Where History Lives
Thanks to caring citizens, much of Camden’s history has been preserved and many of the antebellum homes restored. Visitors don’t want to miss the Historic Downtown District, the restored Missouri Pacific Depot, the many Civil War landmarks, and the more than 20 historic houses listed on the National Register of Historic Places. One of these homes (the Umstead House) is open as a bed-and-breakfast lodging while the McCollum-Chidester House serves as a museum with history dating back as far as 1847.
Camden actually began in 1824 as a steamboat landing where cotton was loaded and shipped to New Orleans. The Bluff, as it was known, was one of the leading cotton-shipping terminals and became the site of a cotton gin in 1841, launching Camden’s industrial history.
The McCollum-Chidester House was a place where stage drivers and travelers found rest, refreshment, and gracious hospitality in the days before the Civil War. The house is practically unchanged, as visitors can view original furnishings, mementos and bullet holes in the upstairs walls.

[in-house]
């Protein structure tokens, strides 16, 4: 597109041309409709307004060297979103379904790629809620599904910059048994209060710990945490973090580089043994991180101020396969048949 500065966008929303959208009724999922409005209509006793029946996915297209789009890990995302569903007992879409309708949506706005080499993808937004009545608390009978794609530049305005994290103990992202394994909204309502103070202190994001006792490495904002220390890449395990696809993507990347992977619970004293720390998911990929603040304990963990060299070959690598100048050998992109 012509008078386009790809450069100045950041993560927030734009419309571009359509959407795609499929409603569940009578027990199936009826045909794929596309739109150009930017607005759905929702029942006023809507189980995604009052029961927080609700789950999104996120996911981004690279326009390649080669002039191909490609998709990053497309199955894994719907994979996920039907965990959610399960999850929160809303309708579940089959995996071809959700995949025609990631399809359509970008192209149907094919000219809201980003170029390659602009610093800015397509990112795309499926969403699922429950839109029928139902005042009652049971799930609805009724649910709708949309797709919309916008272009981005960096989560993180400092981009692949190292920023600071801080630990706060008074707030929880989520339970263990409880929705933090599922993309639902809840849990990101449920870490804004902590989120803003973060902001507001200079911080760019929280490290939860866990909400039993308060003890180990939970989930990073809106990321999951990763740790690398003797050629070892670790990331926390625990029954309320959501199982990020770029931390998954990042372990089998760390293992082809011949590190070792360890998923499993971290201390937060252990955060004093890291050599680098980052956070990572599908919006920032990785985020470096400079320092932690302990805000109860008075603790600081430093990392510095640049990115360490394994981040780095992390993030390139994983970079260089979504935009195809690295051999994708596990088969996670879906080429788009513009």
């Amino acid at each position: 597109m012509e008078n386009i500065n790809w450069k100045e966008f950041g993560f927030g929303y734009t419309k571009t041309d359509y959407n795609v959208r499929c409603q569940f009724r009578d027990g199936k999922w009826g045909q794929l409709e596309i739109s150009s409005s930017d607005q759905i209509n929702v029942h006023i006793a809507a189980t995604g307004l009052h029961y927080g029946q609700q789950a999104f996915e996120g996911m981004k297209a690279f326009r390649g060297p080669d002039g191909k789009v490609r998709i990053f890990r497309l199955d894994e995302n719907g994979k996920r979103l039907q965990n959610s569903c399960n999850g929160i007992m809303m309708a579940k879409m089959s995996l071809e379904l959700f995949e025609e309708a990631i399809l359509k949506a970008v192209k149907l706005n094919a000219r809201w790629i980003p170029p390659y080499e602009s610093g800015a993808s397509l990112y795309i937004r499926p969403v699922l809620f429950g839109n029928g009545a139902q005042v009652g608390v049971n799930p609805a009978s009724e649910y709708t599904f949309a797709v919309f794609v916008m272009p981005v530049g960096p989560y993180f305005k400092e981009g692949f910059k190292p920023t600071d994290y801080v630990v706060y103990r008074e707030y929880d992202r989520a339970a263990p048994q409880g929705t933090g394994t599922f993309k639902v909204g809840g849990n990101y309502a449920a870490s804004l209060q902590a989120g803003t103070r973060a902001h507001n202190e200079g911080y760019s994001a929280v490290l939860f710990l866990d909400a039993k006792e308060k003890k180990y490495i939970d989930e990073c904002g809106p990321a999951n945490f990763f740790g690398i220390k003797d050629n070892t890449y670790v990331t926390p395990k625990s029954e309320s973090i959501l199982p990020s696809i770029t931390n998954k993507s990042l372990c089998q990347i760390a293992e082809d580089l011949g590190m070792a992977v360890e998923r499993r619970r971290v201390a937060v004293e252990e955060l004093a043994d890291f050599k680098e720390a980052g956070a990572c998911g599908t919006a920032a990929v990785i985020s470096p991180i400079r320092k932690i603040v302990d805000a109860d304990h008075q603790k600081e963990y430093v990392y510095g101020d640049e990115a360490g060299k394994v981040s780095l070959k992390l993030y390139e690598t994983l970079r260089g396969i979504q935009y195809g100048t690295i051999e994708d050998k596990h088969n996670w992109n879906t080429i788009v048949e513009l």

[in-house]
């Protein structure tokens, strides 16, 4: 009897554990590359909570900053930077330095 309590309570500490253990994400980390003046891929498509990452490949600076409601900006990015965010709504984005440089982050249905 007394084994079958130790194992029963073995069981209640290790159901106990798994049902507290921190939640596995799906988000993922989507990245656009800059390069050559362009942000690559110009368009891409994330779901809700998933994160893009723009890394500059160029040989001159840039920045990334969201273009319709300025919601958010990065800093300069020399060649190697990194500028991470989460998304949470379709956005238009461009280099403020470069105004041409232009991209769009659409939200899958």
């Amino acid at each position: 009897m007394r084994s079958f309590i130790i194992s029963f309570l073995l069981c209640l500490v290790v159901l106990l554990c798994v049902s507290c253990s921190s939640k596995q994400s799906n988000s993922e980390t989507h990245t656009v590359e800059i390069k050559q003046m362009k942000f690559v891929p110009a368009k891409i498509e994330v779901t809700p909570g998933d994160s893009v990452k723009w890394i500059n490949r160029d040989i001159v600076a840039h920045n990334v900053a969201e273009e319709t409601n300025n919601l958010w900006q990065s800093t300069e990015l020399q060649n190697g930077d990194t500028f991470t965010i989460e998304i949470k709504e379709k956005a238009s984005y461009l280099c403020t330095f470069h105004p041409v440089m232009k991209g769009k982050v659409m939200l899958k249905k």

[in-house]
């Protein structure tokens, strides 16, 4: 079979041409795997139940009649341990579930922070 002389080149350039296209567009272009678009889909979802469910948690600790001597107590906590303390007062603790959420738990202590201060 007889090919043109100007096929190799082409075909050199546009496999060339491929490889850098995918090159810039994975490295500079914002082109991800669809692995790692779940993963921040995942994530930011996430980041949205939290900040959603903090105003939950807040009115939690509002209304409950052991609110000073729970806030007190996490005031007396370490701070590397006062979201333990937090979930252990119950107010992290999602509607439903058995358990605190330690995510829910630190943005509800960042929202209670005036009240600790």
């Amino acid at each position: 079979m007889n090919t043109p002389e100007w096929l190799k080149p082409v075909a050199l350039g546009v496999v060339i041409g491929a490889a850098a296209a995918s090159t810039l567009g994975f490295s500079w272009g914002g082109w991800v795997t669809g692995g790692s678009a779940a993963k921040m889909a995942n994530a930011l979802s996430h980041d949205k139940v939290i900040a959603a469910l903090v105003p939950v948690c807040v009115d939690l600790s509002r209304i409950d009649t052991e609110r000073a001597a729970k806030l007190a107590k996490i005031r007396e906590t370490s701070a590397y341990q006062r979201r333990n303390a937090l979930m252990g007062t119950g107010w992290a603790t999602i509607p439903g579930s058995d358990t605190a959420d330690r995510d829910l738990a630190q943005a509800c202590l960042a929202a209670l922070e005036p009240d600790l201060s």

The town has seen a fair share of famous individuals passing through its history. Nineteenth century writer Edgar Allen Poe worked as a printer for the local newspaper, The Herald, in 1845. More recently, parts of John Jakes “The North and the South” made-for-television mini-series, were filmed at the McCollum-Chidester House. Kirstie Alley and Patrick Swayze were two favorites of the locals. Camdenites were extras in the scenes filmed here. Martin Scorcese directed his first movie, Box Car Bertha, featuring Barbara Hershey and David Carradine in Camden as well.
Camden, AR is the county seat and most populous city in Ouachita County.
Ouachita County was formed in November 1842, from part of Union County and named for the river running through it. In the Choctaw language, the words “owa” and “chita” mean “big hunt.” From that came Ouachita. It was the river that enticed a French trapper to establish a trading post that would become Camden, the county seat. Once heavy steamboat traffic linked Camden directly to New Orleans and other important cities. The county’s economy is about half-timber and half manufacturing with some tourism. Outdoor recreation abounds with hunting, fishing and water sports.